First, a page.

Missed the Cut: Mutombo & Wallace
Written by Isaac O’Neill with additional editing and contributions by Chris Howson-Jan
Mutombo — 11.9 PPG / 12.6 RBP / 3.1BPG
- 8× NBA All-Star (1992, 1995–1998, 2000–2002)
- All-NBA Second Team (2001)
- 2× All-NBA Third Team (1998, 2002)
- 4× NBA Defensive Player of the Year (1995, 1997, 1998, 2001)
- 3× NBA All-Defensive First Team (1997–1998, 2001)
- 3× NBA All-Defensive Second Team (1995, 1999, 2002)
- 2× NBA rebounding champion (2000–2001)
- 3× NBA blocks leader (1994–1996)
Beginning his NBA career at age 25, Mutombo immediately became a defensive force. He has eight All-Stars, three All-NBA appearances, and 4 DPoYs. He’s second all-time in blocks, and a 3x league leader. We have come to realize that blocks do not equate to good defence, but for Dikembe the numbers ring true. According to this article, drawing data from NBA.com, Mutombo has far and away the best defensive plus/minus of anybody in the league through his late prime of 1996–2000.
However, the reality is Mutombo was a very weak offensive player. He averaged a double double for much of his career, but only eclipsed 15+ points in his rookie season. Not exactly a load that could carry a decent team, much less a title team. He is not even on Rudy Gobert’s level in that respect, much less Alonzo Mourning or Dwight Howard.
But more than ever we know how much value a defensive role player can have fitting in with a great supporting cast. Gobert being the first example. Mutombo was fairly unlucky with teammates. Only ever playing with two All-Stars — Christian Laettner and Steve Smith — both on the Hawks. But in his 18 seasons, his teams missed the playoffs 5 times and lost in the first round seven times. On paper his 2001 season is his most successful. He was All-NBA second team, and starting center on the Sixers team that Iverson dragged to the Finals. The list of “second best players on championship teams is quite impressive, but the ’01 Sixers were perhaps the weakest post-1980 Finals team ever, and not a true contender. According to Thinking Basketball (p. 147), the ’01 Sixers would win a title just 3% of the time, based on their point differential.
Though comfortably a top 20 all-time player defensively, he was paid similarly to guys able to handle a bigger offensive load, often hampering his team. Mutombo was elected the Hall of Fame in 2014, and deservingly so. But he is substantially worse offensively than other players on the Top 100, and just about every other player on the long list of guys in consideration.
Wallace — 8.2 PPG / 12.8 RPG / 2.8 BPG
- NBA Champion (2004)
- 4 x NBA All-Star (2003–2006)
- 4 x Defensive Player of the Year (’02, ’03, ’05, ‘06)
- 3 x All-NBA 2nd Team (’03, ’04, ‘06)
- 2x All-NBA 3rd Team (’02, ‘05)
- 5x All Defensive 1st Team (2002–2006)
- All Defensive 2nd Team (2007)
- 2x NBA rebounding leader (2002, 2003)
- NBA blocks leader (2002)
Wallace is extremely similar to Mutombo, in style and in resumé. They will probably be the only two guys with four DPoY awards. Wallace, much like Mutombo, was an extremely flawed offensive player, perhaps even more so. He never averaged over 10 points per game.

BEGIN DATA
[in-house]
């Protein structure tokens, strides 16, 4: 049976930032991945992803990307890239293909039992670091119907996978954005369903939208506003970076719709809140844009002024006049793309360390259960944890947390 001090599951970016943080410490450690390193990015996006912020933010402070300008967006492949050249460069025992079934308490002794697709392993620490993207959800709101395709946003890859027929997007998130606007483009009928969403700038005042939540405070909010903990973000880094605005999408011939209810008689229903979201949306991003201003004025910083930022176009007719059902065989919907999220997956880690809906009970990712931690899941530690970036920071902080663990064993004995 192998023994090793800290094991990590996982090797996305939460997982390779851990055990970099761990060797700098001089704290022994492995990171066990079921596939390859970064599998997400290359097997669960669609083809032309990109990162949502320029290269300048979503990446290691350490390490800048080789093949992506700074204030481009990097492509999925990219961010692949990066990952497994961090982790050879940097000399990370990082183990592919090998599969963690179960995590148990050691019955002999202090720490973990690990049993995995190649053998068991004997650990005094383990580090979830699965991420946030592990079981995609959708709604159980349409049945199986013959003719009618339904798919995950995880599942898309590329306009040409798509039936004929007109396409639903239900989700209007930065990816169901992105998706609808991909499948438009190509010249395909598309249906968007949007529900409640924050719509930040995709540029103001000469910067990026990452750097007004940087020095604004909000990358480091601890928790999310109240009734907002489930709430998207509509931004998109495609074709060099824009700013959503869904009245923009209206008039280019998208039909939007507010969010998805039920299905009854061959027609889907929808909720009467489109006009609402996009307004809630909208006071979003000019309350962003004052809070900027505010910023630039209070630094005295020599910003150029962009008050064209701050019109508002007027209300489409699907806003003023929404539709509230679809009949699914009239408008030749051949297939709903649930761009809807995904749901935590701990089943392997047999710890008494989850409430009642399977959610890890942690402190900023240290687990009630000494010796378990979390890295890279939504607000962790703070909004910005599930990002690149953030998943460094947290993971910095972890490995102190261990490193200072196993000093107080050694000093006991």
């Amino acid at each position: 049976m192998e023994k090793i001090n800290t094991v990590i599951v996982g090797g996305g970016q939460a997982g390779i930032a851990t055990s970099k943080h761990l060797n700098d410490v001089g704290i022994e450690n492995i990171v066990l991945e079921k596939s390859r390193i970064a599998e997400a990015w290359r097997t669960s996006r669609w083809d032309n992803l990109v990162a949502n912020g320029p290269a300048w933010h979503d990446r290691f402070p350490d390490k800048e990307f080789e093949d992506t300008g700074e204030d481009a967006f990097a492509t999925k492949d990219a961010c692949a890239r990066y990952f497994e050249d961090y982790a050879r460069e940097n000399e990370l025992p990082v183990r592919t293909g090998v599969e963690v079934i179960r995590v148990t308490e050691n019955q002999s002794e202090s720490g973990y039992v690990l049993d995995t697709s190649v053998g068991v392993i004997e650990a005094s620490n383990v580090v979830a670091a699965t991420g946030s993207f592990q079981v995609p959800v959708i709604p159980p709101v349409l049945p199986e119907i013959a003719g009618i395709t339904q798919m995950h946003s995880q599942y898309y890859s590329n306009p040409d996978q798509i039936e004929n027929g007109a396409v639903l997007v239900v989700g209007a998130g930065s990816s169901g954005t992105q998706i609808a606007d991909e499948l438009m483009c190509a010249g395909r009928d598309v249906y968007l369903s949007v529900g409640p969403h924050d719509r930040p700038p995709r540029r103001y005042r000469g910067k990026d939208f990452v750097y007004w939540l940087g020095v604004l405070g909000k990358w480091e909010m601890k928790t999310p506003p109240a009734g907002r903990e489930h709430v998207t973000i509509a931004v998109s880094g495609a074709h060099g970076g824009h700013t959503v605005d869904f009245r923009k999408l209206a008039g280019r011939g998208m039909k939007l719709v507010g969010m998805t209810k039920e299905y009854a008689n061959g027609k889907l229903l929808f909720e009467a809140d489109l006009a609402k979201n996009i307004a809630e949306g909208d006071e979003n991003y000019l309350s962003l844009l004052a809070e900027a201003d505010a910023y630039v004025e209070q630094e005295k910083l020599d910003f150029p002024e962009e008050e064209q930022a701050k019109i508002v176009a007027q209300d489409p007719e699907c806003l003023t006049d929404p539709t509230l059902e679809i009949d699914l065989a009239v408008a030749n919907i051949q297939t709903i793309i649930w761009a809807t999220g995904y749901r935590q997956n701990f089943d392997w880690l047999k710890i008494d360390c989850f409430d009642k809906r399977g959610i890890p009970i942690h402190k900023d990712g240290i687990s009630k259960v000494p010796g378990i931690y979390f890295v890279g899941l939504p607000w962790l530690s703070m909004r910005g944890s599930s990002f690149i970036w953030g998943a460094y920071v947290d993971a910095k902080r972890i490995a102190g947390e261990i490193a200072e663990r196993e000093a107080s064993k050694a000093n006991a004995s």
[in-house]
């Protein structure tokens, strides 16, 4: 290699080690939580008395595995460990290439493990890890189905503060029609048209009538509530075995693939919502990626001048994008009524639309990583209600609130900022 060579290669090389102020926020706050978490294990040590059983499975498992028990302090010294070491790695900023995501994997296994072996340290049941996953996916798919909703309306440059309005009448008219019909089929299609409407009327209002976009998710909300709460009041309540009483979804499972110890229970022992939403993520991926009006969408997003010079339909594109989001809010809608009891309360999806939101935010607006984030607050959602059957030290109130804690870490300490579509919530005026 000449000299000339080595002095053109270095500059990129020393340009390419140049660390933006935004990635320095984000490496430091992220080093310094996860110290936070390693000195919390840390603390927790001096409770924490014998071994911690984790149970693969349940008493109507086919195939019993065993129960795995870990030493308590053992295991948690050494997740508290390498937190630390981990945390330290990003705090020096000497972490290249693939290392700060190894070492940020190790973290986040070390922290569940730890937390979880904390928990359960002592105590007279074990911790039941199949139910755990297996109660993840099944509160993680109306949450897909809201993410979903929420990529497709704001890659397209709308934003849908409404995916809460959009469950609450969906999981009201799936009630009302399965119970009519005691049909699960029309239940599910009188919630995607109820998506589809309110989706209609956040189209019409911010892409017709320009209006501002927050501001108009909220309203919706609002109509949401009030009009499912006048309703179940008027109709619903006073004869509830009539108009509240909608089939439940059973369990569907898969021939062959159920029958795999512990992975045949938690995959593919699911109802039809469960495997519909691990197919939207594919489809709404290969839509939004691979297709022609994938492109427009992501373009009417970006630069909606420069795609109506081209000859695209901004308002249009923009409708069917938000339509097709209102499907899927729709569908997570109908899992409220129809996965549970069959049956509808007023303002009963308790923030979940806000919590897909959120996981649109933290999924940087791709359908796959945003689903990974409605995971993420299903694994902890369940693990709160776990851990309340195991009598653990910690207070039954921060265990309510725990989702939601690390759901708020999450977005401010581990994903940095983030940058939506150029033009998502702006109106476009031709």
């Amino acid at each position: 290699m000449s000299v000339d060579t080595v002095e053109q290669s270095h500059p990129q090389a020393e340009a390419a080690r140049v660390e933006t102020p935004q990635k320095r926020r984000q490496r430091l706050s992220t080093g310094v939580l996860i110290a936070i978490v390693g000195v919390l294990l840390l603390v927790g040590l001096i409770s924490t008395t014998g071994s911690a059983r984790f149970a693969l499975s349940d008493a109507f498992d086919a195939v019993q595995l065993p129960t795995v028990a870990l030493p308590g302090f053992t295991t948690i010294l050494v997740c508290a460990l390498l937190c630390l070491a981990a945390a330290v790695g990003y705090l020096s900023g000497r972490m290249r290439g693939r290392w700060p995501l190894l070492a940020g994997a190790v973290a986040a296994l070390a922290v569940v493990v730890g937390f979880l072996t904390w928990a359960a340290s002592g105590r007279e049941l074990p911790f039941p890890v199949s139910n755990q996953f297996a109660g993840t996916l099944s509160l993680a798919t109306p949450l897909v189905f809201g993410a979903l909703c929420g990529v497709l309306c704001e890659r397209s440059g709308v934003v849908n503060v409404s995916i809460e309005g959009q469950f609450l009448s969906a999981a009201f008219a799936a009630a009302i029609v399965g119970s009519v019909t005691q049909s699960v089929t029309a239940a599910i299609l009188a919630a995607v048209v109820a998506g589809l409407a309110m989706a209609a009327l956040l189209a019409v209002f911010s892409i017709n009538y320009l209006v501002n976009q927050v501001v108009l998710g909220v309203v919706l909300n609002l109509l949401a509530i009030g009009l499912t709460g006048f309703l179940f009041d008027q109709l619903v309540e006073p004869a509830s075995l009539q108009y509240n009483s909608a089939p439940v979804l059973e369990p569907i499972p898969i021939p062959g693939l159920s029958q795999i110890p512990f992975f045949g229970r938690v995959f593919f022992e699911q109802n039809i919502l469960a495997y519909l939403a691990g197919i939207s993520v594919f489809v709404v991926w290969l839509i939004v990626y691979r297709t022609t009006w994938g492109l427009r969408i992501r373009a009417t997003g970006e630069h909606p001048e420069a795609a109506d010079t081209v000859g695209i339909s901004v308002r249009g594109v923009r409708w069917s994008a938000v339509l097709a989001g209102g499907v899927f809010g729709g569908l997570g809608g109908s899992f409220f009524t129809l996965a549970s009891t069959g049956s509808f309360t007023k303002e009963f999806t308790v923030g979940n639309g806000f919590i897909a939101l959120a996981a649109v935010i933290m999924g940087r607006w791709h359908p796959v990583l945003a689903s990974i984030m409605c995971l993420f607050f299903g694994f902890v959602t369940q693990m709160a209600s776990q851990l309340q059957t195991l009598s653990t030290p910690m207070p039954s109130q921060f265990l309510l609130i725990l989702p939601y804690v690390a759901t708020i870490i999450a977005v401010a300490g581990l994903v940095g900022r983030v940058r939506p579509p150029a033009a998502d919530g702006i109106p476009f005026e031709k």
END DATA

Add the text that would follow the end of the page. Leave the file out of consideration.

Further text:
He benefited from a fantastically cohesive Pistons team that won the title in 2004. There’s been some revisionist history with the ’04 Pistons, arguing they only won because the Shaq and Kobe Lakers were crumbling. But the Pistons were a legitimately all-time defensive team, who became greater than the sum of their parts due to a deep bench of solid players. Not entirely unlike the ’89 and ’90 champion Pistons teams. Wallace was a crucial part of that. And could prime Mutombo have replaced Wallace to play that same role. Yes. But part of greatness is right place right time, and so Wallace deserves credit. He’s posted some of the stock (steals+blocks) totals ever. And could standing only 6'9", could guard guys much bigger than him. That versatility and athleticism would no doubt translate well to today’s game. But similar to Mutombo, if you look at the Top 100, the guys on the lower end could carry offensive loads, or were primary contributors to teams that won multiple rings. Examining the table above, Wallace’s point totals, (8.2PPG) combined with his efficiency (48% TS), are easy evidence of his major offensive shortcomings.
Though I think Gobert’s pitfalls are overblown, there’s a reason James Harden’s Rockets continually beat up on Gobert’s Jazz. Offence matters more than defence in the NBA. Wallace, who narrowly missed out on the Hall of Fame this year, should eventually make it. Being in the Hall of Fame is not a pre-requisite for this list, but it shows his flaws are obvious to more than just us. Even though his resumé stacks up next to Mutombo’s, the consensus is he wasn’t quite on his level. He deserves mention in the great defensive players, but the Top 100 players list fills out quicker than one might think.
If you’re still not convinced, use Bob Lanier as your test case. Lanier is the lowest ranking centre on our broader list. He ranked at #92 on Bill Simmons Top 96, and currently ranks #104 on this one. Lanier played in the 70s, for the Pistons and Bucks, and was an 8x All-Star. His teams never made it far in the playoffs, but he averaged an impressive 20.1 PPG among true centres all time for his career, best for 12th all-time, and ahead of players such as Willis Reed and Artis Gilmore. Lanier may raise a team’s floor more than a ceiling, but his all around game has to be respected more than the one-trick ponies Mutombo and Wallace were. Draymond Green would similarly not raise a team’s floor greatly, but his passing and ball handling make him far more valuable in terms of scaling onto a good team. So if you are making the case for either of these centres, you have to place them above Lanier, along with a slew of other modern players knocking on the door of The Pyramid. Even still, the #100 player, currently Connie Hawkins, still sits a few spots away.